April 2015, Sphere, 384 pages, Ebook, Review copy,
Summary from Little, Brown
When Rosa and Bee get together in the run-up to Bee's wedding, they reminisce about the holiday they took together as teenagers to the beautiful Greek island of Paros. They remember the sandy coves, the guest house in the converted windmill where they stayed with their friend Iona, and the gorgeous local men. As memories of that long-forgotten holiday resurface, they are forced to confront the turns their lives have taken - and the guilt they both feel about letting Iona slip away from them.
When they learn that the windmill guest house is going bust they form a plan: why not go back to the island and take it over themselves? And so begins a life-changing journey - because it turns out that opening a guest house and reliving their teenage dreams isn't that easy . . .
I enjoy novels where life goes rather skewed (since this happens in real life) and pushed the characters into a new venture which ordinarily they wouldn't have considered. It was pure joy to read about Rose and Bee because they learn so much through the windmill. They learn how to live with each other's idiosyncricies. They make newbie mistakes, and at first nearby residents aren't all that welcoming.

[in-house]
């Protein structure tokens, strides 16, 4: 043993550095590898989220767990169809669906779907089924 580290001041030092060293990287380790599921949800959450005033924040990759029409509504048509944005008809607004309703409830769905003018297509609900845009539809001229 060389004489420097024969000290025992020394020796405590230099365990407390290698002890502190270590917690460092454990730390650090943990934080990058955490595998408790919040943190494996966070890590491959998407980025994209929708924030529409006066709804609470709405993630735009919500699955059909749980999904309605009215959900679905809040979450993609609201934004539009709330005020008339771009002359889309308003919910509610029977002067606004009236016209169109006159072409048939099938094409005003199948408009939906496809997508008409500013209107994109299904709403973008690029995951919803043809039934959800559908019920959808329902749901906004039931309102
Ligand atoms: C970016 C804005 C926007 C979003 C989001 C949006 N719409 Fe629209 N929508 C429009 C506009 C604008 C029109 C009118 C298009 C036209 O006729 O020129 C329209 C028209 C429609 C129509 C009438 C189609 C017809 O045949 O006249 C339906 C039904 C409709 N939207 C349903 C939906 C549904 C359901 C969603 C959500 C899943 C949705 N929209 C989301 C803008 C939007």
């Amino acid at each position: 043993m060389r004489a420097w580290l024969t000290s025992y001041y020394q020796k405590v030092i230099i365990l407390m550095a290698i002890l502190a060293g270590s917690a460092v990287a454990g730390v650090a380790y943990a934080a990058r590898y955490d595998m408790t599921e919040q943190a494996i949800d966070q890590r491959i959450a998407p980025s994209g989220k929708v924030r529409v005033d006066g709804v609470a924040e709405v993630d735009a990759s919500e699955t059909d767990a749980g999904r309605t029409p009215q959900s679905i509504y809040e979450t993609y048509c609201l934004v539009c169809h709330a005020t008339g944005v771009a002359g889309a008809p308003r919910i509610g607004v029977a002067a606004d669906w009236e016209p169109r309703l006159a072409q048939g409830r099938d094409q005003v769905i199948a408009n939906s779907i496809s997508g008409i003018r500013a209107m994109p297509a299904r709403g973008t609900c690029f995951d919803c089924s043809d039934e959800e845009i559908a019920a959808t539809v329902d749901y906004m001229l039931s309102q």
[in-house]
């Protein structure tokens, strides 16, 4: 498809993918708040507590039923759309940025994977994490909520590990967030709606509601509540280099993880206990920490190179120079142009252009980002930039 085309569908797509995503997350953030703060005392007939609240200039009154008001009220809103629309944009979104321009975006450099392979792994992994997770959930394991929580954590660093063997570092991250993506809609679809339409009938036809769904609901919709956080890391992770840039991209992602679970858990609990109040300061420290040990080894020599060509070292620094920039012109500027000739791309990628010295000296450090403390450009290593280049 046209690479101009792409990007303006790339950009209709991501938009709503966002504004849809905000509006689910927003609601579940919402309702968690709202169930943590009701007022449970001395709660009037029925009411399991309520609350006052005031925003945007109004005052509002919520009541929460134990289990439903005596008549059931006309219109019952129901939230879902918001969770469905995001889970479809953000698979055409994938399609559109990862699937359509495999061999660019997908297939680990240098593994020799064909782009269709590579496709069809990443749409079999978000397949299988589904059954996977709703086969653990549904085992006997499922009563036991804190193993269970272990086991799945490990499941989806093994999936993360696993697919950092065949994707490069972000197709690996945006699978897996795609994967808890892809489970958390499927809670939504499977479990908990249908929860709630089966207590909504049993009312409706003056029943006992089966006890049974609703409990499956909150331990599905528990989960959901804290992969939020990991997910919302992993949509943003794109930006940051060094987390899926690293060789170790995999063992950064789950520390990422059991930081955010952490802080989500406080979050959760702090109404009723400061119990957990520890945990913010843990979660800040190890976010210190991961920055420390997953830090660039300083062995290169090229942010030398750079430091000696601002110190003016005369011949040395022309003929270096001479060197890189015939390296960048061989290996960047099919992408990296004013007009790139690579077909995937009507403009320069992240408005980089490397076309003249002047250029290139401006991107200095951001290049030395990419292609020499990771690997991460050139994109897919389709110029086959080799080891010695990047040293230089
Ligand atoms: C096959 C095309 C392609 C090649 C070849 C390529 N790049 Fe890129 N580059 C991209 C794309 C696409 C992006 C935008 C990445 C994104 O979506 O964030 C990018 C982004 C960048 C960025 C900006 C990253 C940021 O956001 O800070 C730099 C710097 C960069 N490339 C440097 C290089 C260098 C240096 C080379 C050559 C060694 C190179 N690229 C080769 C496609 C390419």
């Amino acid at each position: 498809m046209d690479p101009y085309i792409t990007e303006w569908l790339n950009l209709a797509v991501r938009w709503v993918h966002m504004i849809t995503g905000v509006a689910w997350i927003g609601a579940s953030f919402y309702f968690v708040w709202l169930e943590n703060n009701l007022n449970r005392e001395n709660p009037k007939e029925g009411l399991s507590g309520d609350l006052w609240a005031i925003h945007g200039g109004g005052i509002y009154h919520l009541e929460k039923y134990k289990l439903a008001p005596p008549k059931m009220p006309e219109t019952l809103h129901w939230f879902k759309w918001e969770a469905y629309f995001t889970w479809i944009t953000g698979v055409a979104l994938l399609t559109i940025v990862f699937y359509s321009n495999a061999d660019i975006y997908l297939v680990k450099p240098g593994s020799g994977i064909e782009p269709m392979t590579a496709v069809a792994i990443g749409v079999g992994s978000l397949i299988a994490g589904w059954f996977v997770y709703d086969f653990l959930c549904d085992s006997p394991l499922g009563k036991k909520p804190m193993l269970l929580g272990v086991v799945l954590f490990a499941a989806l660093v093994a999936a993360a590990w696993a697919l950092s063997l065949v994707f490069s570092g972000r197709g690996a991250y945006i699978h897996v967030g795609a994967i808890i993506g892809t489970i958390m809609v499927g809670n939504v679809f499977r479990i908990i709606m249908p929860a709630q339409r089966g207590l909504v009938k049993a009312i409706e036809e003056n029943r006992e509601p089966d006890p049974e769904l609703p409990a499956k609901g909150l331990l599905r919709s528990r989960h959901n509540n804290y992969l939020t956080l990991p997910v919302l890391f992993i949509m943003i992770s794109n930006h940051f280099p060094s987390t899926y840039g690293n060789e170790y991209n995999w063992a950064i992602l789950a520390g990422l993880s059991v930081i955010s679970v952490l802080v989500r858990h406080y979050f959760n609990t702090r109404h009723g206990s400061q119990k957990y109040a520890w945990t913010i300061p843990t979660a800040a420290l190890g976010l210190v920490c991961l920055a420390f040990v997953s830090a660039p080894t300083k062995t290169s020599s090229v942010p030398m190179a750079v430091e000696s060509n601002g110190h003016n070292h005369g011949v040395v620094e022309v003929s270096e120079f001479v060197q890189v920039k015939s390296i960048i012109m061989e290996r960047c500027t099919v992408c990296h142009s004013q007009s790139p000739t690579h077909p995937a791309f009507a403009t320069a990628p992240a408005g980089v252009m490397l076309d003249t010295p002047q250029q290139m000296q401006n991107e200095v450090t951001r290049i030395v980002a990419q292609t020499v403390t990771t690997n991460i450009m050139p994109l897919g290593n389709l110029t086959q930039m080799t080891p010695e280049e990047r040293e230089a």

They are conspired against by some people, which makes their dream of having the windmill as a business put in jeopardy. Yet, like the good natured people they are, they slowly win people around, ironing out misunderstandings (which account for a lot of trouble), getting local advice and help on making the windmill a success. It's their work ethic, how they manage to laugh even when they had hardship, and see the brighter side of life when everything falls down against them.
I enjoyed watching the reactions of their friends and families to their venture, which were true to life by being diverse and unexpected. I hated how when everything was finally in place a massive disaster happened which looked as if it would completely scupper their plans, but I promise they pull through in a way that had me needing a tissue. Definitely a book for my reread shelf – in fact I've just gone and bought the audiobook version because it's that good!
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